THREE QUESTIONS TO ASK ABOUT YOUR HOME EQUITY LOAN
The Internal Revenue Service has advised taxpayers that interest on a home equity loan used to build an addition to an existing home is typically deductible, while interest on the same loan used to pay personal living expenses, such as credit card debts, is not. Click here to view the announcement. Here are three examples from the announcement with updated dates:
ARE YOU USING THE FUNDS FOR HOME IMPROVEMENTS?
In January 2023, a taxpayer takes out a $500,000 mortgage to purchase a main home with a fair market value of $800,000. In February 2023, the taxpayer takes out a $250,000 home equity loan to put an addition on the main home. Both loans are secured by the main home and the total does not exceed the cost of the home. Because the total amount of both loans does not exceed $750,000, all of the interest paid on the loans is deductible. However, if the taxpayer used the home equity loan proceeds for personal expenses, such as paying off student loans and credit cards, then the interest on the home equity loan would not be deductible.
IS THE LOAN ATTACHED TO THE RIGHT PROPERTY?
In January 2023, a taxpayer takes out a $500,000 mortgage to purchase a main home. The loan is secured by the main home. In February 2023, the taxpayer takes out a $250,000 loan to purchase a vacation home. The loan is secured by the vacation home. Because the total amount of both mortgages does not exceed $750,000, all of the interest paid on both mortgages is deductible. However, if the taxpayer took out a $250,000 home equity loan on the main home to purchase the vacation home, then the interest on the home equity loan would not be deductible.
ARE YOUR TOTAL BALANCES LESS THAN $750,000?
In January 2023, a taxpayer takes out a $500,000 mortgage to purchase a main home. The loan is secured by the main home. In February 2023, the taxpayer takes out a $500,000 loan to purchase a vacation home. The loan is secured by the vacation home. Because the total amount of both mortgages exceeds $750,000, not all of the interest paid on the mortgages is deductible. A percentage of the total interest paid is deductible.
Opening mail from your credit card company is never fun. If it isn’t a bill or marketing letter, it’s often an update to the terms of the credit card agreement, including changes to the annual percentage rate, or APR, that determines the interest rate paid on revolving balances.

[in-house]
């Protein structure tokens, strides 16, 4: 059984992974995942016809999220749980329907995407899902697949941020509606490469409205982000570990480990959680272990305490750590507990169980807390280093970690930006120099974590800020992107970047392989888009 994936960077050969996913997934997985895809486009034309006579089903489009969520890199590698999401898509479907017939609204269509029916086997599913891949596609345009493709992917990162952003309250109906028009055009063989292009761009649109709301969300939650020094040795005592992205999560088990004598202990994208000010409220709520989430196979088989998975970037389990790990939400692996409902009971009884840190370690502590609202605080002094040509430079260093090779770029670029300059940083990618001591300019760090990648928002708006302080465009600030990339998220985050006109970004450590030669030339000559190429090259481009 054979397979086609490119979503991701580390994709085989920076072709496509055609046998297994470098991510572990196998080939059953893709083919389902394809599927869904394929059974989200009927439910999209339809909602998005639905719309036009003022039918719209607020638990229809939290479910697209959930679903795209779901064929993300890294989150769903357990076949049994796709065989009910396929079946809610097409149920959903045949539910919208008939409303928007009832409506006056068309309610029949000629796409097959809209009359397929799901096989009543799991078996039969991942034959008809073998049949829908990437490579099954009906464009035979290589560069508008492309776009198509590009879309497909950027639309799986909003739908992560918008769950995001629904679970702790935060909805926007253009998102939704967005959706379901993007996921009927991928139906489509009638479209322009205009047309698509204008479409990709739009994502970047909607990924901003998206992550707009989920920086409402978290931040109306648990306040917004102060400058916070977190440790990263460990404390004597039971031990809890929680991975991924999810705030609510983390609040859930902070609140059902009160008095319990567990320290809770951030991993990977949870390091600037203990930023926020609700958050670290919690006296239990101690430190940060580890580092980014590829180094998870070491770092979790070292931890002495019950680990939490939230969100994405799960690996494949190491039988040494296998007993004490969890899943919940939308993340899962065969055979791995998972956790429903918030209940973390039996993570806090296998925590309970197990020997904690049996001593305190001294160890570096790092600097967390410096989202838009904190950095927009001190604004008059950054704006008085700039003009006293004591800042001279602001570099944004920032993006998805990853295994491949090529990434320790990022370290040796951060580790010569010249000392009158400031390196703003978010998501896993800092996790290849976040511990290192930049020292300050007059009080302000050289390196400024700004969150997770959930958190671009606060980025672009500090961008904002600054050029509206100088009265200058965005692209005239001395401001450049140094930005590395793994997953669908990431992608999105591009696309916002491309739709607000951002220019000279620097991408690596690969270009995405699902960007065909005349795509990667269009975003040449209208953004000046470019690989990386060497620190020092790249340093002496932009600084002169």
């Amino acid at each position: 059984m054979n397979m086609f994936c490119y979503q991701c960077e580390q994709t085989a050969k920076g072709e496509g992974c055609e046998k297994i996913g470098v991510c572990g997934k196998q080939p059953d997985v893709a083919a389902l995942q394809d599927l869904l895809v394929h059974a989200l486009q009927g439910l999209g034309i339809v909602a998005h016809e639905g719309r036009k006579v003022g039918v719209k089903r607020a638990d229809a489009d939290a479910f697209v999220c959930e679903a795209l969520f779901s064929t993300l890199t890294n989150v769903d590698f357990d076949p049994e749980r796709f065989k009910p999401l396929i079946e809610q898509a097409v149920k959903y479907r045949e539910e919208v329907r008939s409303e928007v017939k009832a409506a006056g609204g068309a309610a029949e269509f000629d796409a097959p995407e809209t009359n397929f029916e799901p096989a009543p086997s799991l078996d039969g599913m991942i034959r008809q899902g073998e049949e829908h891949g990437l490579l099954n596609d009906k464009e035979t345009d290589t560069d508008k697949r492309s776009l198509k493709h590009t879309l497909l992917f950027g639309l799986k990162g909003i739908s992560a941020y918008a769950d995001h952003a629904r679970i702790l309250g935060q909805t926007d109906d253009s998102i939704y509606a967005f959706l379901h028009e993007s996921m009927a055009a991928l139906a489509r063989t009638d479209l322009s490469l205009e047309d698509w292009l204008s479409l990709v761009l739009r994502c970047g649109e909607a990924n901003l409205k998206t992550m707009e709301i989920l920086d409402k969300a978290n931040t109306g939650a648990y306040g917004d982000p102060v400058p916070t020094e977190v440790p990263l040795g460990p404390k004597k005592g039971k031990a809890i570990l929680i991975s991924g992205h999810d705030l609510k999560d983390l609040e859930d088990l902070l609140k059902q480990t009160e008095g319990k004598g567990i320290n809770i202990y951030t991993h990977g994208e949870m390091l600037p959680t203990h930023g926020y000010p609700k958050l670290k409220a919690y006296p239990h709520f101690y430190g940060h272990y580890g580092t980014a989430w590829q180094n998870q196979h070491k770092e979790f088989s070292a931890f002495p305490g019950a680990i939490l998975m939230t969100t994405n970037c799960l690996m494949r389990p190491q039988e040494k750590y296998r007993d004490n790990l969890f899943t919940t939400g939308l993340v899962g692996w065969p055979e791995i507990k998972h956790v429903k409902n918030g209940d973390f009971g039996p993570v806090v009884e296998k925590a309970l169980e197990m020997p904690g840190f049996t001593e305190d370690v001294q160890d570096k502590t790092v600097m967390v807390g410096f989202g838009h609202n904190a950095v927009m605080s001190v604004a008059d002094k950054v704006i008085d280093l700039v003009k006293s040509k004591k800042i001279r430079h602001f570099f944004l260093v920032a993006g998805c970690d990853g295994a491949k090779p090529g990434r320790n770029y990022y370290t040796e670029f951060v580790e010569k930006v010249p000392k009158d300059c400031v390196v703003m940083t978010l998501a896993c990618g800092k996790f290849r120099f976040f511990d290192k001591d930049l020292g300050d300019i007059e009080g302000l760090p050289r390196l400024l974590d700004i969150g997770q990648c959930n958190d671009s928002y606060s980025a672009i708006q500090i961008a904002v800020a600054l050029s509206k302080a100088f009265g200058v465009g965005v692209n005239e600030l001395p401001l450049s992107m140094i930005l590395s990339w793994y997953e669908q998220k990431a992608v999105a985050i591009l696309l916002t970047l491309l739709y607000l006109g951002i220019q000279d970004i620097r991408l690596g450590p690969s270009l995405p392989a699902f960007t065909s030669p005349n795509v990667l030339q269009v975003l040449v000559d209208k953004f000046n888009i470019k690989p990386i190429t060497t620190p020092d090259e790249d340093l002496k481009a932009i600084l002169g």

Credit card interest rates are tied to the benchmark rate set by the Federal Reserve, so if you’re paying attention to what the Fed does then you might get an idea of upcoming increases. Or if you wait to receive a letter from your credit card company, the notification will usually come 45 days in advance, giving you at least one billing cycle to pay down your balance or find a better credit card.
When You Won’t Be Notified
However, you may not get such explicit notice if you incur a penalty APR for missing payments. The APR increase is immediate and is explained in the terms and conditions you originally received with the card. The contract will also list how you can get back to the original interest rate. Promotional rates are for a fixed period and you likely won’t get notified of when they’ll end.
If your APR is variable and tied to interest rates set by the Fed, then you may also not be notified early. Your credit card company may notify you anyway, but it isn’t required.
What to do About a Rate Hike
If you receive a credit card rate increase notice, your best solution is to ask the bank to lower your rate. It just takes a phone call and can often get you a reduction if you have good credit history and always make payments on time. You can also shop around for a better credit card elsewhere—be sure to let your bank know of better offers that it should at least match.
If you have a large balance, a balance transfer card can help you avoid the higher interest rate that’s coming soon. Balance transfer cards often offer 0-percent interest for a year or so, giving you time to pay it off before having to pay interest.
The best solution is to pay your credit card balance in full each month to avoid paying interest. Not carrying a balance is one of the best things you can do to raise your credit score.
YOUR COST OF BORROWING MAY BE LOWER THAN YOU THINK!
1. THE HIGHER THE INTEREST RATE, THE BIGGER THE TAX DEDUCTION.
Homeowners who itemize tax deductions can deduct the interest on up to $750,000 of mortgage balances used to buy, build or improve a qualified home. In the past few years, not as many home buyers benefited from this because their total annual interest expense was lower than their standard deduction.
However, interest rates and total annual interest expenses have doubled this year according to Freddie Mac's weekly survey of mortgage rates. For example, a $500,000 mortgage at a 6.5% interest rate has an annual interest expense of $32,500. This far exceeds the standard deduction. This also means that the homeowner in this example is more likely to itemize and benefit from the mortgage interest deduction.
2. HOW BIG IS THE TAX BENEFIT?
Calculate for yourself!
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